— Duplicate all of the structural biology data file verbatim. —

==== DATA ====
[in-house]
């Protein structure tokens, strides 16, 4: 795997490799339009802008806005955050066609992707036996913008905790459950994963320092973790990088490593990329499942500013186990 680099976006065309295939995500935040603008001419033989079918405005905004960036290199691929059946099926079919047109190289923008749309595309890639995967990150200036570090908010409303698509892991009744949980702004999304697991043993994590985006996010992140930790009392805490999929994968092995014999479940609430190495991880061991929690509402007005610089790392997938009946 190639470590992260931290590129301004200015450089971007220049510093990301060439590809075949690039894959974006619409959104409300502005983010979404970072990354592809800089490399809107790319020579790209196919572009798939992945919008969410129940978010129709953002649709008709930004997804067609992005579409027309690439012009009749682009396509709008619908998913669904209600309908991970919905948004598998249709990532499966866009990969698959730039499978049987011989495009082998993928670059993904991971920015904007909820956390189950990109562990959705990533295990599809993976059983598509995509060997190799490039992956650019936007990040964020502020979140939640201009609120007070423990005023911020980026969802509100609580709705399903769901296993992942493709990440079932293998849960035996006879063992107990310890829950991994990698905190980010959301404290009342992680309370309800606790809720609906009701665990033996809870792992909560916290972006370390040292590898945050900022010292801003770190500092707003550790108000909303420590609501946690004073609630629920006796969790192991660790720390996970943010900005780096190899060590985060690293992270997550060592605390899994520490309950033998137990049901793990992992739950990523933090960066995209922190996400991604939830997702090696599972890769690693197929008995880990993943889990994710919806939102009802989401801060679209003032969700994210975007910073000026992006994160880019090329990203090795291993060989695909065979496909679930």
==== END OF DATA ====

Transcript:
[in-house]
């Protein structure tokens, strides 16, 4: 795997490799339009802008806005955050066609992707036996913008905790459950994963320092973790990088490593990329499942500013186990 680099976006065309295939995500935040603008001419033989079918405005905004960036290199691929059946099926079919047109190289923008749309595309890639995967990150200036570090908010409303698509892991009744949980702004999304697991043993994590985006996010992140930790009392805490999929994968092995014999479940609430190495991880061991929690509402007005610089790392997938009946 190639470590992260931290590129301004200015450089971007220049510093990301060439590809075949690039894959974006619409959104409300502005983010979404970072990354592809800089490399809107790319020579790209196919572009798939992945919008969410129940978010129709953002649709008709930004997804067609992005579409027309690439012009009749682009396509709008619908998913669904209600309908991970919905948004598998249709990532499966866009990969698959730039499978049987011989495009082998993928670059993904991971920015904007909820956390189950990109562990959705990533295990599809993976059983598509995509060997190799490039992956650019936007990040964020502020979140939640201009609120007070423990005023911020980026969802509100609580709705399903769901296993992942493709990440079932293998849960035996006879063992107990310890829950991994990698905190980010959301404290009342992680309370309800606790809720609906009701665990033996809870792992909560916290972006370390040292590898945050900022010292801003770190500092707003550790108000909303420590609501946690004073609630629920006796969790192991660790720390996970943010900005780096190899060590985060690293992270997550060592605390899994520490309950033998137990049901793990992992739950990523933090960066995209922190996400991604939830997702090696599972890769690693197929008995880990993943889990994710919806939102009802989401801060679209003032969700994210975007910073000026992006994160880019090329990203090795291993060989695909065979496909679930």